February 5, 2020
R.I.P. Kobe Bryant. For some reason it feels like we lost a family member. Some have criticized the fact that the other eight lives that were lost have not received the same adulation. The reason for this has to do with connection. Two months ago my uncle was murdered in his front yard. Not many people seemed to care, because there is no connection. With Kobe there seemed to be a strong connection, as if he were a family member.
Death is so…final. It is also inevitable.
Less than twenty-four hours after his death I found myself weeping on my way to work. The song Beautiful Morning by the Sunday Service Choir was playing and through my windshield I saw a billboard of Kobe Bryant in Dothan, Alabama.
I thought of my daughter Tayelor and how strong our relationship is. I thought of Kobe and Gianna and tears started to fall. Kobe will have no more beautiful mornings on this earth. It reminded me to live out my purpose and enjoy each day.
My purpose is to add value to people’s lives. That calling has manifest itself in me several ways. Some call what I do ministry. I believe we minister out of the overflow. In other words, we must have something in to give, we can’t add value if we don’t have anything valuable to add. What makes people grow?
Developmental Psychologist Charisse Nixon spent years trying to find the answer to this question. Her research showed her that we are hardwired to connect to people and spiritual meaning.
Emmy Werner spent 40 years studying 700 at risk children and what she learned is we all need a person in our life that we can count on. The number one factor in children becoming successful adults was connection to a non parent adult.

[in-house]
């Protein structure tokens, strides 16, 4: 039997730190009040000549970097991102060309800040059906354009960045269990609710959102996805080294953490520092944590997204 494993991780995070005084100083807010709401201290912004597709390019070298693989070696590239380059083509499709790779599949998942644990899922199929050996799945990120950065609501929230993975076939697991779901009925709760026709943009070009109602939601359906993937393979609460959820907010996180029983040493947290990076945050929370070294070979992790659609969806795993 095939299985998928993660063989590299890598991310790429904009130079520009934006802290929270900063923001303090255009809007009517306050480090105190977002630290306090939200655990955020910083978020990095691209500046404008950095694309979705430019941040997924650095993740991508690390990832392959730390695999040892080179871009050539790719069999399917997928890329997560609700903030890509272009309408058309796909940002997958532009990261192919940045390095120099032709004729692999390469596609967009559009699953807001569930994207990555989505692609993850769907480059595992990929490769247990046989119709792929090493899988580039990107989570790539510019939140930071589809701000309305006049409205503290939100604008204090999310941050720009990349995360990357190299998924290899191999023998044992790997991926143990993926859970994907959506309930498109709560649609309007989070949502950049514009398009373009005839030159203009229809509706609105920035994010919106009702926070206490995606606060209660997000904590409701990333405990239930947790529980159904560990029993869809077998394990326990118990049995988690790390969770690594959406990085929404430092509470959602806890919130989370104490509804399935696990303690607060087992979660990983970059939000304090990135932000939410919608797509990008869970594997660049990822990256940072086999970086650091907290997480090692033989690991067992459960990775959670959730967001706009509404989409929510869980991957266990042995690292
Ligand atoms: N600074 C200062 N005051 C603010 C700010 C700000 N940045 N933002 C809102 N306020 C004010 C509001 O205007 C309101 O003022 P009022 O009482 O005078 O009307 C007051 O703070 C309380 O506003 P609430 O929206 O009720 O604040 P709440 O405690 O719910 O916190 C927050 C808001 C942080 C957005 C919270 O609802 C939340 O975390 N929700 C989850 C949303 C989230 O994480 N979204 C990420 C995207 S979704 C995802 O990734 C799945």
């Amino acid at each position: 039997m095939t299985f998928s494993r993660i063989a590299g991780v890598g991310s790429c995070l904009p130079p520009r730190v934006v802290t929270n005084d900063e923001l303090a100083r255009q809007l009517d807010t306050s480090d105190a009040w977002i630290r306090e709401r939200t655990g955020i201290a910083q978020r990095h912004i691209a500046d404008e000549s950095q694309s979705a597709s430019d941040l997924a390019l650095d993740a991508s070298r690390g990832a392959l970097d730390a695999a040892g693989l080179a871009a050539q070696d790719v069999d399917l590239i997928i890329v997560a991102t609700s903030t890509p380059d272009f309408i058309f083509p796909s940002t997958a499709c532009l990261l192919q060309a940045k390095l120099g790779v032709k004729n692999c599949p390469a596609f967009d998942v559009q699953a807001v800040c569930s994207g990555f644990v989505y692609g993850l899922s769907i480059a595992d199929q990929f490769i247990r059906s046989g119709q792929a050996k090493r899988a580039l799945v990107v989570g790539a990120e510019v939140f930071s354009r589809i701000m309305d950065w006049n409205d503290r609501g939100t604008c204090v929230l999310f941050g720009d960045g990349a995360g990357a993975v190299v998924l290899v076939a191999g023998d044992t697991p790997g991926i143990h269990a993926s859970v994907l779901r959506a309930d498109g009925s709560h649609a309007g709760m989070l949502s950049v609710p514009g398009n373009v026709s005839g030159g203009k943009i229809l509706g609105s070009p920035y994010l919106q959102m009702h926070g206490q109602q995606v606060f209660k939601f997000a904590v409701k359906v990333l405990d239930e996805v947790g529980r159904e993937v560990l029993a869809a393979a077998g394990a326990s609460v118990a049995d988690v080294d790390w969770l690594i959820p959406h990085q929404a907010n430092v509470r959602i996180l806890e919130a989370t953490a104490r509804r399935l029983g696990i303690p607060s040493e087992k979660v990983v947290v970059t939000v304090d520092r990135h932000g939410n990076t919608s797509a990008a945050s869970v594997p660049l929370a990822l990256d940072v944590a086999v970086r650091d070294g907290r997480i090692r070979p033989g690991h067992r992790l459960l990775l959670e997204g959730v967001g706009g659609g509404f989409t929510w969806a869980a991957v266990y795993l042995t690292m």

Most young people matriculate through some sort of school system. This environment offers several potential relationships with a non parent adult. Students may gravitate toward a teacher or coach. What happens when a young person does not have this non parent adult in their life? Werner’s research suggests a possibility of experiencing traumatic emotional stress.
Every night we connect our cell phone to the charger so it will be productive the next day. If we are not connecting to the right people we will not maximize our potential as humans.
Post-traumatic stress disorder (PTSD) may arise when people experience a traumatic event such as death, threatened death, serious injury, or actual or threatened sexual violence. This is a serious disorder and I want to share how it relates to sports.
To better understand my point of view I want to keep the same letters in the acronym, however I want to change a word.
PTSD- Post-traumatic sports disorder, by changing this one word we dive into a world many people have inhabited.
According to active.com 45 million youth play organized sports in America each year. I have played or coached a sport since the age of five. As a coach I have witnessed players suffer greatly when they are removed from this dynamic support system.
Some sports fans believe Antonio Bryant is a troublemaker. There is evidence to prove this, however I believe his situation worsened when he was no longer a football player. This happens to several athletes when their sport is over. I have seen it in high school seniors, college athletes and even professionals.
Imagine being a part of a team your entire life and the next day not being a part of a team.
Many athletes find their identity in their sport. When they are disconnected they may not know how to function. This reality can create a culture shock.
Antonio Bryant and Aaron Hernandez are extreme cases of PTSD. However, I see it every day in my former players and myself.
We all need the right connection or we will be like a cell phone without a charge. Useless.
Willie Spears is a teacher, coach, author, minister and motivational speaker. He has been awarded teacher and coach of the year. He speaks to thousands each year through his business The Willie Spears Experience. Willie may be reached at www.williespears.com.